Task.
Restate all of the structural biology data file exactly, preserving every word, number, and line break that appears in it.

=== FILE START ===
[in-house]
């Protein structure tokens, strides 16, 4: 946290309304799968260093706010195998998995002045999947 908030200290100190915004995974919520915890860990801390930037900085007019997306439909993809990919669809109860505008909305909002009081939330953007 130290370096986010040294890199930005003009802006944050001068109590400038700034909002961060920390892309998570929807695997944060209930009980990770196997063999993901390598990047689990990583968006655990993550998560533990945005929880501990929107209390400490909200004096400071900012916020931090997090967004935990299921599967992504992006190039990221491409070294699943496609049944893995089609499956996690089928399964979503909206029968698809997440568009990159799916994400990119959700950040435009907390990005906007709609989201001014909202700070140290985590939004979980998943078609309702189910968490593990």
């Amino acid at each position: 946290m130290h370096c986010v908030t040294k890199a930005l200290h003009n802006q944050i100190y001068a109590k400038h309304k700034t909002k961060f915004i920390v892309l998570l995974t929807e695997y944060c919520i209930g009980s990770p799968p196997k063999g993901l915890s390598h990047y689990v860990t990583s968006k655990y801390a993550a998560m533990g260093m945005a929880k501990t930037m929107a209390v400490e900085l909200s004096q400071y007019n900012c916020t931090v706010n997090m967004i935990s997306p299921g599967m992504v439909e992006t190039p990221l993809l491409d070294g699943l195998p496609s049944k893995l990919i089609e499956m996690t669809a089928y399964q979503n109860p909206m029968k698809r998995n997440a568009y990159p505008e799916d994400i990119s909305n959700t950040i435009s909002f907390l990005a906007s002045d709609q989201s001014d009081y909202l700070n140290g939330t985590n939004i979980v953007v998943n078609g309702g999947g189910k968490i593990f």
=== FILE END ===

[in-house]
């Protein structure tokens, strides 16, 4: 946290309304799968260093706010195998998995002045999947 908030200290100190915004995974919520915890860990801390930037900085007019997306439909993809990919669809109860505008909305909002009081939330953007 130290370096986010040294890199930005003009802006944050001068109590400038700034909002961060920390892309998570929807695997944060209930009980990770196997063999993901390598990047689990990583968006655990993550998560533990945005929880501990929107209390400490909200004096400071900012916020931090997090967004935990299921599967992504992006190039990221491409070294699943496609049944893995089609499956996690089928399964979503909206029968698809997440568009990159799916994400990119959700950040435009907390990005906007709609989201001014909202700070140290985590939004979980998943078609309702189910968490593990």
């Amino acid at each position: 946290m130290h370096c986010v908030t040294k890199a930005l200290h003009n802006q944050i100190y001068a109590k400038h309304k700034t909002k961060f915004i920390v892309l998570l995974t929807e695997y944060c919520i209930g009980s990770p799968p196997k063999g993901l915890s390598h990047y689990v860990t990583s968006k655990y801390a993550a998560m533990g260093m945005a929880k501990t930037m929107a209390v400490e900085l909200s004096q400071y007019n900012c916020t931090v706010n997090m967004i935990s997306p299921g599967m992504v439909e992006t190039p990221l993809l491409d070294g699943l195998p496609s049944k893995l990919i089609e499956m996690t669809a089928y399964q979503n109860p909206m029968k698809r998995n997440a568009y990159p505008e799916d994400i990119s909305n959700t950040i435009s909002f907390l990005a906007s002045d709609q989201s001014d009081y909202l700070n140290g939330t985590n939004i979980v953007v998943n078609g309702g999947g189910k968490i593990f």